Sudan’s Army Faces Scrutiny After Major City Falls to Rival Forces

The swift takeover on Tuesday of a major city in Sudan’s agricultural breadbasket by the Rapid Support Forces paramilitary group has sent shock waves throughout the country, cast doubt on the might of its rival — Sudan’s army — and opened a new and potentially deadlier phase in the eight-month civil war that has devastated one of Africa’s largest nations.

It took the paramilitary group only four days to capture the city, Wad Madani, where tens of thousands of people had fled from the capital, Khartoum, about 100 miles northwest, when the war started in April. The fall of Wad Madani has sent them running again, and dealt a huge blow to the prestige of an army that had promised to protect them.

“Depression is an understatement about how we feel,” said Omnia Elgunaid, a 21-year-old international relations graduate who fled from Wad Madani to a village farther south on Tuesday. “People are devastated because they now feel unsafe everywhere in the country.”

The army confirmed in a statement on Tuesday evening that it had withdrawn from the city, and — in a highly unusual move — said it has started an investigation into why this defeat happened.

The army’s loss has raised questions about the future of its leader, Gen. Abdel Fattah al-Burhan, who is also Sudan’s head of state. It also heightens the risk, analysts said, that neighboring countries could be pulled into the war, and that foreign powers, such as the United Arab Emirates, already accused of fueling the war, will further intervene.

The latest dramatic turn in the war has confounded Sudanese citizens who now face the prospect of a Sudan ruled by a dreaded paramilitary force that has looted much of the capital and been accused of carrying out war crimes in the western Darfur region.

The war has already killed at least 10,000 people, though Sudanese health workers and United Nations officials say that is a vast underestimate.

Some 300,000 people have fled Wad Madani in recent days, according to the United Nations. Many of them, ill and hungry, left the city on foot and walked for hours to neighboring states as they dragged suitcases and sheets holding their meager belongings.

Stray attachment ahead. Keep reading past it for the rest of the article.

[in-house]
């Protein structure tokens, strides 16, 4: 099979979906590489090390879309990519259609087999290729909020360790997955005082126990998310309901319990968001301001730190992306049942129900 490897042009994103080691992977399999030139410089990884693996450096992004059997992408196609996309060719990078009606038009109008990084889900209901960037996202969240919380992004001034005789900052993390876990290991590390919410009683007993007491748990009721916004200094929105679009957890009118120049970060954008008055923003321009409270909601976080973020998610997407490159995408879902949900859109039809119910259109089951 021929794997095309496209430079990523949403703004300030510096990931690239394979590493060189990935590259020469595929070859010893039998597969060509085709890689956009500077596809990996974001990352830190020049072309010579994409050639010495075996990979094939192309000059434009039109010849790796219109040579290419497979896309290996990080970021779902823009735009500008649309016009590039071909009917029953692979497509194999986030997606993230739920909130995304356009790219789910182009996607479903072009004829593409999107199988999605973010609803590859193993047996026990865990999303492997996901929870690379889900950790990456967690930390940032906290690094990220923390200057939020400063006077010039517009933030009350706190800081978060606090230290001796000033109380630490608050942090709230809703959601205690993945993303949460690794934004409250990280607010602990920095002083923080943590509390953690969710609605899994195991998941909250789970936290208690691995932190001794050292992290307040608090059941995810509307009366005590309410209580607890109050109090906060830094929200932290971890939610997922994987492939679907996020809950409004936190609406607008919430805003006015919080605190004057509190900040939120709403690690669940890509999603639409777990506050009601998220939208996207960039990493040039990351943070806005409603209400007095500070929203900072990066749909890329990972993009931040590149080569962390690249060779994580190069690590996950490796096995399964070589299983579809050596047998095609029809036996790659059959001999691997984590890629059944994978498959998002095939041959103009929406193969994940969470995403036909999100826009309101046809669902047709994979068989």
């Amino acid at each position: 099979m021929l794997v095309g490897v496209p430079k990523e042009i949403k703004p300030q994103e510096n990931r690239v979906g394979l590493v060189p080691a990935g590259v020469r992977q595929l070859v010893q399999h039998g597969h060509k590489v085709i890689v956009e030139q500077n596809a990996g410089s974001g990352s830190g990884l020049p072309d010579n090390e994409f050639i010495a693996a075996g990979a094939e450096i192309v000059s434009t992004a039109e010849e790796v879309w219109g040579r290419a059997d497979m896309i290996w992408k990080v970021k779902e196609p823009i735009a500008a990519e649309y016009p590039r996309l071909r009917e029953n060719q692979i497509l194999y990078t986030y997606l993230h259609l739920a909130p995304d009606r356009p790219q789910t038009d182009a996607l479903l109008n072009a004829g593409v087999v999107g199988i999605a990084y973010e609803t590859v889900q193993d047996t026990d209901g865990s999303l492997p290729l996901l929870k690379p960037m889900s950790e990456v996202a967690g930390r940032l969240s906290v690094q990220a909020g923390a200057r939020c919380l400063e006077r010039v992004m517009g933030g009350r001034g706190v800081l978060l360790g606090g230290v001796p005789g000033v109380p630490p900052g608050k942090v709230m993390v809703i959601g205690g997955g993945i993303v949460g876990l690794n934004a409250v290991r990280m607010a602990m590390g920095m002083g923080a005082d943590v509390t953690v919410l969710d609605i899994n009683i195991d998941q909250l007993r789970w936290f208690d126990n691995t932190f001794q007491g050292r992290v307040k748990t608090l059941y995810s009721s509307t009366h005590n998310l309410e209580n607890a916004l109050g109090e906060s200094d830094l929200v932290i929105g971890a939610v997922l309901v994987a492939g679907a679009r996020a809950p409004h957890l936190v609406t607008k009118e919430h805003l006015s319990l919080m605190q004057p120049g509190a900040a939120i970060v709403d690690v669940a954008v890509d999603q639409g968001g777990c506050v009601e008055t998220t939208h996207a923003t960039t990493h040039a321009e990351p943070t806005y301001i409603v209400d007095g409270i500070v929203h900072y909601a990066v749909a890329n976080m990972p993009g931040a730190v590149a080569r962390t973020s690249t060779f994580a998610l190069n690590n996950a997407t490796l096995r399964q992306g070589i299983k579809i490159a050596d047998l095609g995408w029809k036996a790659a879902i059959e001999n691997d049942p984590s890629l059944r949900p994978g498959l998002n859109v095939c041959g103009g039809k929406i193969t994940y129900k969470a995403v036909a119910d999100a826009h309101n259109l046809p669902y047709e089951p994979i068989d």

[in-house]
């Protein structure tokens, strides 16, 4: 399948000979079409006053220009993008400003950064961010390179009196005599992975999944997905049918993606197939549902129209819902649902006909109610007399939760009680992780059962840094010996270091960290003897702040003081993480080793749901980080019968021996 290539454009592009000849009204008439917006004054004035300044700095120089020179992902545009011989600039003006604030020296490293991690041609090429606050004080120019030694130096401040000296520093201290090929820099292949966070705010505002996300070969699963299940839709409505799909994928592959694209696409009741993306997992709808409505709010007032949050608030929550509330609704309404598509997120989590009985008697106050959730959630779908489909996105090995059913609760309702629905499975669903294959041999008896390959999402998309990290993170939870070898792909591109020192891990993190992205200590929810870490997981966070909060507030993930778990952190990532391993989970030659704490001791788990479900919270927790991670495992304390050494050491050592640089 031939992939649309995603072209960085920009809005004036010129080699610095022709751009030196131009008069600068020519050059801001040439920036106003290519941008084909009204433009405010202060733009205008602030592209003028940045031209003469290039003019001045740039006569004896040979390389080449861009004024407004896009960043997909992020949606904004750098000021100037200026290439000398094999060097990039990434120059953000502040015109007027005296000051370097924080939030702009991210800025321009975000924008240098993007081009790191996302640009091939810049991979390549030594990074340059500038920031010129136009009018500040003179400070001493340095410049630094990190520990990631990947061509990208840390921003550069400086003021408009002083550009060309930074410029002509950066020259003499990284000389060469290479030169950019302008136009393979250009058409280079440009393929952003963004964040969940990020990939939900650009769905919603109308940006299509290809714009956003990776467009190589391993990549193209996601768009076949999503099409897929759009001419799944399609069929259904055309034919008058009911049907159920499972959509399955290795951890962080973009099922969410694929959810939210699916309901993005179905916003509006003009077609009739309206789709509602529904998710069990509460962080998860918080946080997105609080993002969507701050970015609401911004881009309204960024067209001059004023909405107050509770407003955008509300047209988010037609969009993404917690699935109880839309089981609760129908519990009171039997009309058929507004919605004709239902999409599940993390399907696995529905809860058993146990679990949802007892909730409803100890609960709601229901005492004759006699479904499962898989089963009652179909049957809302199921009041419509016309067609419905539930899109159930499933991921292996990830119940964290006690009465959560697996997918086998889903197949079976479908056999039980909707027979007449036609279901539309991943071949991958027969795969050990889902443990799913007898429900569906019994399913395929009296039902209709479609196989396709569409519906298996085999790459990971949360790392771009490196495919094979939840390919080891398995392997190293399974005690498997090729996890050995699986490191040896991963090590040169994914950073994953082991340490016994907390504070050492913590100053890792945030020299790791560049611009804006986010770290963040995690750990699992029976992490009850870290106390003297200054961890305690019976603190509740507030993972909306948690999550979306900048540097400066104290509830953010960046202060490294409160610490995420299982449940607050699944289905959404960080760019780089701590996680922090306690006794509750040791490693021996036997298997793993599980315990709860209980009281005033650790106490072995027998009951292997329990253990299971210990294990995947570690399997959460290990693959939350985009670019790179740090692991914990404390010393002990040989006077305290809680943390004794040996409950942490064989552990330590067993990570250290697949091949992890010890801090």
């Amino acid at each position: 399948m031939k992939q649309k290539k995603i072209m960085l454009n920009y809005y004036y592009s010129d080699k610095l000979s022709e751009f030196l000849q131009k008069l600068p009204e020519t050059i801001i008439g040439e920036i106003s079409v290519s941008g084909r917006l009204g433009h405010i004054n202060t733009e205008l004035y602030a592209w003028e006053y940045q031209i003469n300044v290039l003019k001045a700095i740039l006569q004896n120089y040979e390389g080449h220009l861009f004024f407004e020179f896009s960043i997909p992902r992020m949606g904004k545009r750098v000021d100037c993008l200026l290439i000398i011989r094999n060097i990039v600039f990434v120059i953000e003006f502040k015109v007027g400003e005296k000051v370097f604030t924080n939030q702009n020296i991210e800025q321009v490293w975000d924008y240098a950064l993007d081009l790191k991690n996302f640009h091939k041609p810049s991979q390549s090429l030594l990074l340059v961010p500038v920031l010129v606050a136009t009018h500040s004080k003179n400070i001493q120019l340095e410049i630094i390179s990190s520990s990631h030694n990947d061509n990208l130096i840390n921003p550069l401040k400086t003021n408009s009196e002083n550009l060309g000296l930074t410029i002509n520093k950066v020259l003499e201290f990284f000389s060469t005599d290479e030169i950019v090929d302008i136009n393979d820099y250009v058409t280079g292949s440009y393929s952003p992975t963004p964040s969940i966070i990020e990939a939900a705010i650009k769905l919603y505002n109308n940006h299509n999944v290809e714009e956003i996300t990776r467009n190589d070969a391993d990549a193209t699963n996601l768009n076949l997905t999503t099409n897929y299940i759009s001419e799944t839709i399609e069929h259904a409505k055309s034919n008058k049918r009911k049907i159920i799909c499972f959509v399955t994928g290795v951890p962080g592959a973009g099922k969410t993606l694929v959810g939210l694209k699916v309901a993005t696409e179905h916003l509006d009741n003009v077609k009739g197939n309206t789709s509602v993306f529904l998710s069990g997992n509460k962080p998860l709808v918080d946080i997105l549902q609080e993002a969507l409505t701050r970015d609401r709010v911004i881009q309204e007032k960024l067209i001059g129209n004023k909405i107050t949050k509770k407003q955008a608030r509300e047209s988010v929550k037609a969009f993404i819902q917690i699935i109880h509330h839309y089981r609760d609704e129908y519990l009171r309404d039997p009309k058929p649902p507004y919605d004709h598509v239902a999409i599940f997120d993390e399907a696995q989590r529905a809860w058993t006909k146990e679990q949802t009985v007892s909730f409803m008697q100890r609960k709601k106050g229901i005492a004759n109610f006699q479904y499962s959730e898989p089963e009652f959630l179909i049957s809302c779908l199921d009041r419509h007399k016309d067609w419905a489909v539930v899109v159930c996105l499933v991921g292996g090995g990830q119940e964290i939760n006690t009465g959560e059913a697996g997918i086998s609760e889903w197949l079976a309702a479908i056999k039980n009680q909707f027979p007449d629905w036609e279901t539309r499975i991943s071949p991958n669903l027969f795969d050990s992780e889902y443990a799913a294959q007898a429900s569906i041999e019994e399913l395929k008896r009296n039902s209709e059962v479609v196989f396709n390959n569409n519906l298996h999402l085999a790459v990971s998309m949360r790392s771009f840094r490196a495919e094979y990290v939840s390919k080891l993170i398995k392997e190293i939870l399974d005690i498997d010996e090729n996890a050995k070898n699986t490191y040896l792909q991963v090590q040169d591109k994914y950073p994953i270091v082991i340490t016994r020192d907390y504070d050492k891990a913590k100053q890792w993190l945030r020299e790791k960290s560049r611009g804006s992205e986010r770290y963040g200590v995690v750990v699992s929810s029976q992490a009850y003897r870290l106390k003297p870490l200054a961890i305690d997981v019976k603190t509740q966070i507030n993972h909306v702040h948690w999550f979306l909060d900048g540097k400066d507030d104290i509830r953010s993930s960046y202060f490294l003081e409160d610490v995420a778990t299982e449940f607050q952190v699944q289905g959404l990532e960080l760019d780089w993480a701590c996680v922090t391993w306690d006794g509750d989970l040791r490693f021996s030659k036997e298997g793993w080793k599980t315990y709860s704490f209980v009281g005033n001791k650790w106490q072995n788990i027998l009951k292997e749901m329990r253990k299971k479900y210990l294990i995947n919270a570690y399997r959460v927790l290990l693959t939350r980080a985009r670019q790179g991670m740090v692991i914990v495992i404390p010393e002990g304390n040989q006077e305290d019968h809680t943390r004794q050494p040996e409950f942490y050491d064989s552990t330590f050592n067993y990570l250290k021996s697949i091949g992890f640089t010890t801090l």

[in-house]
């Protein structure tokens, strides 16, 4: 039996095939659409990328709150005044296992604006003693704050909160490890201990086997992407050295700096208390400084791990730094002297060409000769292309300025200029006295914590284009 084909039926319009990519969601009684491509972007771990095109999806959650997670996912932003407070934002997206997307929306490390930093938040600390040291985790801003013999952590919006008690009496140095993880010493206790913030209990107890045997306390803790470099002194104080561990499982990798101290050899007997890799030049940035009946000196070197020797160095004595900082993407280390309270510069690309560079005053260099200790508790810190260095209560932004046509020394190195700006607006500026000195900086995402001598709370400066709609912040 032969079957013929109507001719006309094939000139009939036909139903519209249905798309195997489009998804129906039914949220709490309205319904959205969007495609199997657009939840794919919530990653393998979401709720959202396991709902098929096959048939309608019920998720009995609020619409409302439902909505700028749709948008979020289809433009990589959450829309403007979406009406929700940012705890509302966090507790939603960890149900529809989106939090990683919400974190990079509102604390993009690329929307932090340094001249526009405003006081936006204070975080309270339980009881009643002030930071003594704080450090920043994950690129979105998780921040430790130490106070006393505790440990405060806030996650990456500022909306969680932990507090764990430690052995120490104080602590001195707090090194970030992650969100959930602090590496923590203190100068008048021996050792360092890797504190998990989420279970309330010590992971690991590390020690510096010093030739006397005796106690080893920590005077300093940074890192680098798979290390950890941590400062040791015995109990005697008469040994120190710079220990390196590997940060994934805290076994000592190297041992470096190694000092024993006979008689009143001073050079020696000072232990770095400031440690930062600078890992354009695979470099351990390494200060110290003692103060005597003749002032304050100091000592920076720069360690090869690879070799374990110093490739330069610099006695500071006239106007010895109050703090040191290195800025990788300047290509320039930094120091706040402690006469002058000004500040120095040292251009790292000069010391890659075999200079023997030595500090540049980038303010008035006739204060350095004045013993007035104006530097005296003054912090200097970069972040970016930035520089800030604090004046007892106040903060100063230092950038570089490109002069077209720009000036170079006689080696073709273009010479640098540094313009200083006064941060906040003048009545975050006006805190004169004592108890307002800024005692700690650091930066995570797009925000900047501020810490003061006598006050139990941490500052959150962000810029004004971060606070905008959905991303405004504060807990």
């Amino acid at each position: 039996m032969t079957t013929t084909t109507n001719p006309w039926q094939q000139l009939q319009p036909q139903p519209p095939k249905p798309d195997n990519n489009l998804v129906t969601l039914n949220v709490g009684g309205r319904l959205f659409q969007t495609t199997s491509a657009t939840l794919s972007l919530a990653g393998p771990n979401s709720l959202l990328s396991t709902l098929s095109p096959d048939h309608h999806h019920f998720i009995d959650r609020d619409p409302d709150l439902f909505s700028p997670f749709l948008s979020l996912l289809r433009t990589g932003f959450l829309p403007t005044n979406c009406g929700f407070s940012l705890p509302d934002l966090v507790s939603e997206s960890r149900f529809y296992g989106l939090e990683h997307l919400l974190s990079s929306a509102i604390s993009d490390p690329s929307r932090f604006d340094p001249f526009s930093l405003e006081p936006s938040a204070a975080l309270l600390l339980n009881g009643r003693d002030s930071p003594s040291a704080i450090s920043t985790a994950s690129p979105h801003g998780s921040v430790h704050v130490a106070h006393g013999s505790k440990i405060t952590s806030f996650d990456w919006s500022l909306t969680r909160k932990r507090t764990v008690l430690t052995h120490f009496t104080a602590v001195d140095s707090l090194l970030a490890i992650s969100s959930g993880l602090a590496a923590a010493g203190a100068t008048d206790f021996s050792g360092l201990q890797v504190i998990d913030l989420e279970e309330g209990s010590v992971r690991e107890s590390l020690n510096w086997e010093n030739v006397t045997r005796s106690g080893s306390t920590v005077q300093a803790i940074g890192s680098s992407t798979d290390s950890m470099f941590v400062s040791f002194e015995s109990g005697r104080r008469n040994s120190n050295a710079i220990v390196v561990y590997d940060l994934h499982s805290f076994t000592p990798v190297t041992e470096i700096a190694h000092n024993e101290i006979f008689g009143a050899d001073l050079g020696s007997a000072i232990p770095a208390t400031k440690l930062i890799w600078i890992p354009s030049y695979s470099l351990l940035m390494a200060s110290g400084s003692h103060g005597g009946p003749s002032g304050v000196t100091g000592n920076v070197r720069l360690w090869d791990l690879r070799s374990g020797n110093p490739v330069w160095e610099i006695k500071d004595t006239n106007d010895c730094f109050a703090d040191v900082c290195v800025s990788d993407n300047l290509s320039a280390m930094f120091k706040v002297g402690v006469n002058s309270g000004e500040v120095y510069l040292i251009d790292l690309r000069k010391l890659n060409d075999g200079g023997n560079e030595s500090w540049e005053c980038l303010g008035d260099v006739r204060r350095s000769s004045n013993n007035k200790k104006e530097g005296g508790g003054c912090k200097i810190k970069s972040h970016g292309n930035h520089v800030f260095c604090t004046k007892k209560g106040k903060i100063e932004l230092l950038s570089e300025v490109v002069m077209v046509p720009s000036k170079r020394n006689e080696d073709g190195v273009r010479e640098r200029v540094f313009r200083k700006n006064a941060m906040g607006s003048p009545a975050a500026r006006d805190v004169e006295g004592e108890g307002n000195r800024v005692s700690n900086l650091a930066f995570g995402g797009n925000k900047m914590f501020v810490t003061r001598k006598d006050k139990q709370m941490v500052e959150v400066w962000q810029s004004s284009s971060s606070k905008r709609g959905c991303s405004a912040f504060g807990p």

Civilian groups in Wad Madani said the paramilitary forces had robbed civilians of gold, money and cars and stopped some of them from leaving the city. The paramilitary group said it would help resume basic services and protect civilians.

Aid agencies have largely halted operations in Wad Madani and the wider El Gezira State, and the U.N. has moved its staff to calmer areas in the country’s east or across the border into South Sudan. Aid workers, who have made the city a hub for their efforts, are concerned about the prospect of looting of humanitarian supplies and warehouses.

“The Sudanese people have lived through eight months of horror and the humanitarian situation keeps getting worse,” said Sofie Karlsson, the spokeswoman for the U.N. Office for the Coordination of Humanitarian Affairs in Sudan. “When your only choice is to leave by foot with what you can carry, you know the conditions have hit rock bottom.”

Amid the tumult, there has been a sharp focus on the army’s battlefield tactics and its chief, General al-Burhan.

The army had an aerial advantage over the Rapid Support Forces and has used aircraft to attack their bases. But the paramilitary forces have fired back at them using antiaircraft missiles provided by the Russian Wagner group, according to American officials. The paramilitaries have also taken over large parts of Khartoum and the adjoining cities across the Nile, besides sweeping through cities in the western Darfur region.

In Rufaa, a town about 30 miles north of Wad Madani, the army used a shipping container to block the paramilitary forces from crossing a bridge, a desperate deterrence that failed to stop their advancement, residents said.

Experts say that part of the reason for the army’s recent setbacks can be traced to its history.

Under the former dictator Omar Hassan al-Bashir, the Sudanese army largely outsourced the task of ground fighting to tribal militias like the Janjaweed, the hated group that terrorized the Darfur region in the 2000s and later became the Rapid Support Forces.

Now that the army has to fight a grinding war in a vast nation, its weaknesses are quickly emerging, said Alan Boswell, the Horn of Africa director at the International Crisis Group.

“It was a highly politicized army, people were promoted often because of ideology and nepotism. It became very corrupt,” Mr. Boswell said. “The army has never had to fight a war like this before and has shown itself not fit for purpose.”

The fall of Wad Madani shows that the failures go all the way to the top of the army, said Kholood Khair of Confluence Advisory, a Sudanese research group.

“Something has gone terribly wrong within the top brass of the Sudanese Armed Forces,” she said. “It is something that even some of them don’t understand.”

As the conflict enters a new phase, experts say there’s also a greater risk of foreign interference. These include neighboring countries such as Eritrea, whose autocratic leader met in September and November with Sudan’s army chief.

Source: The New York Times

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